“It really depends on what that user uses his computer for,” says Towns. “For instance, a graphic designer or photographer that needs apps like the Adobe Creative Suite will not be best served by a Chromebook…because the Chromebook won’t run the main apps that they use [every day].”

Users also can’t do anything without an Internet connection, so working on airplanes or remote areas can be a problem.

“During the 10 percent of the time that we are not online, the Chromebook isn’t as useful,” says Towns. “However, there are many apps that function offline and every month, more offline apps are available.”

The same is true with word-processing functions, Towns notes.

“Those expecting to run Microsoft Office, for example, will be disappointed,” he says. “But let’s remember that Chromebooks run the Google-owned Chrome OS , which is integrated with Google Apps and wide range of Google services. This means that, in most cases, an alternative application is available for most tasks.”

Chrome in schools

A Google-sponsored survey from IDC touts the advantages of Chromebooks for schools, such as reduced IT support, cost of ownership and increased productivity. All of these advantages can translate to businesses, as long as companies understand the limitations of the device.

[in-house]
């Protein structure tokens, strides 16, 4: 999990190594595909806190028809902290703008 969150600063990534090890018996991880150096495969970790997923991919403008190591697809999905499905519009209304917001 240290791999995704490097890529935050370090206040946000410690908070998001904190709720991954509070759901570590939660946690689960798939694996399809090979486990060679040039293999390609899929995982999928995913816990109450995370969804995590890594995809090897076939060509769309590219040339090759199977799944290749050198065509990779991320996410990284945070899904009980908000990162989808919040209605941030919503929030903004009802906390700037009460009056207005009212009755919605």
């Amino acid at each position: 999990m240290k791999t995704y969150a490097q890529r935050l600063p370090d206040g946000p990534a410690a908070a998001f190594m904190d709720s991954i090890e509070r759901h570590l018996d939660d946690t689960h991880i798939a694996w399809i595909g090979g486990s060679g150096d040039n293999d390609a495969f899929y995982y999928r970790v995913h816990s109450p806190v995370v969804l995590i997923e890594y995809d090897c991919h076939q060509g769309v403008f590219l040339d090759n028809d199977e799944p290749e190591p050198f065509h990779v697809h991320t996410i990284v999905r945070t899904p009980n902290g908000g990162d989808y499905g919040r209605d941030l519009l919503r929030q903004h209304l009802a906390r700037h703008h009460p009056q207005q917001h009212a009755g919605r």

“Whether or not an organization is an educational institution or business entity, the IT themes are the same,” says Matthew Vollmar, CEO at Newmind Group Inc., a Kalamazoo, Mich.-based provider of managed IT services for transferring legacy systems to the cloud.

“Some of those benefits that relate to Chromebooks in education are also highly apparent in companies,” he adds. “Remote device management, remote document access, user collaboration on project files. The list goes on.”

Though comparing Chrome to Windows is “almost like comparing apples to oranges,” Vollmar says, the gap is beginning to narrow.

VMware’s plan to bring a Desktop as a Service (DaaS) solution for running Windows applications on Chromebooks is likely to entice more businesses to switch.

“Businesses and individuals within businesses that require the use of software that is hardware intensive or dependent on the Windows OS will find Windows a benefit,” says Vollmar. “But even this is being overcome by new technology being developed by VMware.”